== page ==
In addition, a unique Safety Glass Saw slices quickly through windshields that shatter on impact yet by design don’t actually break apart, thus impeding rescue attempts.

    ‘Knife of Life’ also comes with screwdrivers, reamer, bottle opener, wire stripper, tweezers and toothpick — and a large locking blade for general-purpose cutting.

    So you’ll make good use of its legendary Swiss Army versatility, even when no rescue is necessary.

    And the luminescent handles glow like isotopes in the dark — so you’ll always find ‘Knife of Life’ instantly in an emergency!

    Includes nylon belt pouch.


Worth having just to see those glowing handles.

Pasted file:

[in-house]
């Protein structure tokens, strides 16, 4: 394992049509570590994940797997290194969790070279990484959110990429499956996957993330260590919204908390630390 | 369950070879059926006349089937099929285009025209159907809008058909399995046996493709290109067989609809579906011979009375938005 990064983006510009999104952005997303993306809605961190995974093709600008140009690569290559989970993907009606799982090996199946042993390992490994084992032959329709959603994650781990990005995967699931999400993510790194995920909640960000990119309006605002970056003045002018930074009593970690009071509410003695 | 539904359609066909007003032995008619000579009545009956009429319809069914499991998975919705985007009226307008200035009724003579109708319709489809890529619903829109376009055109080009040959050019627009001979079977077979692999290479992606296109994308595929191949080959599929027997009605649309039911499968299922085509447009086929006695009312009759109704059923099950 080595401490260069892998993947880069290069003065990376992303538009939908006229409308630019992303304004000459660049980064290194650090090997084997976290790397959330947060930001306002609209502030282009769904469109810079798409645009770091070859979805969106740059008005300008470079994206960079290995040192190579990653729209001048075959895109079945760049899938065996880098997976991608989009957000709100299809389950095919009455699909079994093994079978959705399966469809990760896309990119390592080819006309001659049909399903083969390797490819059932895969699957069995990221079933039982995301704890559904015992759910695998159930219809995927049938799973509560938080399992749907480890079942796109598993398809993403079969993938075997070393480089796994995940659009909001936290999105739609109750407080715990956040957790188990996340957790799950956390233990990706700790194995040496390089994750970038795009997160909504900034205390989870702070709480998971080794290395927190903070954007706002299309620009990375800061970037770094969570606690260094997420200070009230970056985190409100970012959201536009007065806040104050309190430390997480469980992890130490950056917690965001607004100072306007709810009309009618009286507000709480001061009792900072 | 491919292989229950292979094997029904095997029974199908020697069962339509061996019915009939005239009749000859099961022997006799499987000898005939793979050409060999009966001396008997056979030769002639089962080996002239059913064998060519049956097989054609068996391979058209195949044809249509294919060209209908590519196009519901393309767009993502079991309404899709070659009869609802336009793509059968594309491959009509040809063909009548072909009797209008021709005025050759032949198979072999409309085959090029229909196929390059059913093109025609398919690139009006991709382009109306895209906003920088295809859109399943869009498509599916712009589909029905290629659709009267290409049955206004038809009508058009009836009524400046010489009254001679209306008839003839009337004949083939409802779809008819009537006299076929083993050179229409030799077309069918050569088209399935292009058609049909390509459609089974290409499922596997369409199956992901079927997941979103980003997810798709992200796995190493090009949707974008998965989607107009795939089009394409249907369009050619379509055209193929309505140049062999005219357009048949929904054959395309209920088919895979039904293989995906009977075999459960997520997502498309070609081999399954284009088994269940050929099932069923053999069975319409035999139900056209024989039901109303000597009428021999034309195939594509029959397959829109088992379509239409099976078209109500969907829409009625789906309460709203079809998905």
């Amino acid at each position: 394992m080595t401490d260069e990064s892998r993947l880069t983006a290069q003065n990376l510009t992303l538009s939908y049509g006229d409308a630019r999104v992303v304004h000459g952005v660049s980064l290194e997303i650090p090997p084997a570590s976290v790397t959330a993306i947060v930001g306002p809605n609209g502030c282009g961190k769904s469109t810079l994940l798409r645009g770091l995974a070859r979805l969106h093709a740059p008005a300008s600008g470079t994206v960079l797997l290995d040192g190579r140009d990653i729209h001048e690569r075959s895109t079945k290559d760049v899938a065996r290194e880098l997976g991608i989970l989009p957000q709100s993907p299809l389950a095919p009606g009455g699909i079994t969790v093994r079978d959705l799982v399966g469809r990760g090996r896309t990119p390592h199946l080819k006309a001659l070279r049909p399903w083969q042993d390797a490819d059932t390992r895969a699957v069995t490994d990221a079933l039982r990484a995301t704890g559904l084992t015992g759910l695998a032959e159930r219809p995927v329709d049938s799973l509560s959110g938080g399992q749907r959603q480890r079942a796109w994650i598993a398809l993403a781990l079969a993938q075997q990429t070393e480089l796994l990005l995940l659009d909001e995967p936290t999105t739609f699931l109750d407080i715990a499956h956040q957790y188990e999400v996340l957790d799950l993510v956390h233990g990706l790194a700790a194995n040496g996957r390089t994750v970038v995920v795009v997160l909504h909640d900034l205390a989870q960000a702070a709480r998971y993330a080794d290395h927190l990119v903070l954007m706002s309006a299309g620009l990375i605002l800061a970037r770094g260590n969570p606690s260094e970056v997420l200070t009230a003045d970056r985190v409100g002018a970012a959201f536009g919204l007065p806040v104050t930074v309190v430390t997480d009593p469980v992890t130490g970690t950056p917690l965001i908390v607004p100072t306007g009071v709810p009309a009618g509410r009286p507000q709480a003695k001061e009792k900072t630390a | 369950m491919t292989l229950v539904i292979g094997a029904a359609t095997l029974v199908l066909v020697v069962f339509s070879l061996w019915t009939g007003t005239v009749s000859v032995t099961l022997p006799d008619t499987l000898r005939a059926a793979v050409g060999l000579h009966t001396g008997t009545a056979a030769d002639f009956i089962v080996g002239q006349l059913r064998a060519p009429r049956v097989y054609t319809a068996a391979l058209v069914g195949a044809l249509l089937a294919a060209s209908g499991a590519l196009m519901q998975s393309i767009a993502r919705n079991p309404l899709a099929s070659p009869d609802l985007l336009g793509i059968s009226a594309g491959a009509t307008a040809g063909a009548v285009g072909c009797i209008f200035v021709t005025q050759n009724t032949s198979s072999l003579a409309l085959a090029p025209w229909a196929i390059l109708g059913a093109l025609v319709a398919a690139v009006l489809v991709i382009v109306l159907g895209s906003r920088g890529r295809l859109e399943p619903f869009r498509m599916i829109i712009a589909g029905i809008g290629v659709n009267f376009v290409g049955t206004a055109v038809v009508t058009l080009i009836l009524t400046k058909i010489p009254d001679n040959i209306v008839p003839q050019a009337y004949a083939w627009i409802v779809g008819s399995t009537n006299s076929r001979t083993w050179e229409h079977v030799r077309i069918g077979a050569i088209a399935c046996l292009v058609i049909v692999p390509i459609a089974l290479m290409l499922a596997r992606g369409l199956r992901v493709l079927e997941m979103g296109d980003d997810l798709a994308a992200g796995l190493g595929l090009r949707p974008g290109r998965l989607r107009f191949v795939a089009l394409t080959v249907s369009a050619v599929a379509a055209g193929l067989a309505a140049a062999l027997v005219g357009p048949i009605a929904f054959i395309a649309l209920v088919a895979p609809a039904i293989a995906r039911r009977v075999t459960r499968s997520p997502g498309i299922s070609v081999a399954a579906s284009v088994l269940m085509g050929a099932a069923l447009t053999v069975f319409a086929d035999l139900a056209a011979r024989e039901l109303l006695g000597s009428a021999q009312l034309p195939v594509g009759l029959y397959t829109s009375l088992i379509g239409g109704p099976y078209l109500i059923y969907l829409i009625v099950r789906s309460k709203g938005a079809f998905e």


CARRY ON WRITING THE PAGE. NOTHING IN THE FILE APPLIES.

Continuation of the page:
May 1, 2007 at 03:01 PM | Permalink | Comments (2) | TrackBack

Chanel 'Lucky Charms' Wedge


Official shoe of Madonna.

What happens when Karl Lagerfeld gets whimsical.

At Chanel boutiques everywhere.

May 1, 2007 at 02:01 PM | Permalink | Comments (0) | TrackBack

Portable Mister


No — it's not what you think.


From the website:

    Portable Mister

    With just a few quick pumps and a press of a button, this 2.5 oz. bottle creates an ultra-fine mist that can make you feel up to 30° cooler!

    Small enough to fit in a purse or backpack, it's great if you're camping, golfing, at the beach, or attending outdoor sporting events.

    Use it to cool off your pet, too.




Yo, Humphrey.


May 1, 2007 at 01:01 PM | Permalink | Comments (1) | TrackBack

Scarlett Johansson sings 'Just Like Honey' with the Jesus and Mary Chain at Coachella

But perhaps you'd like the whole song, not just a 37-second excerpt.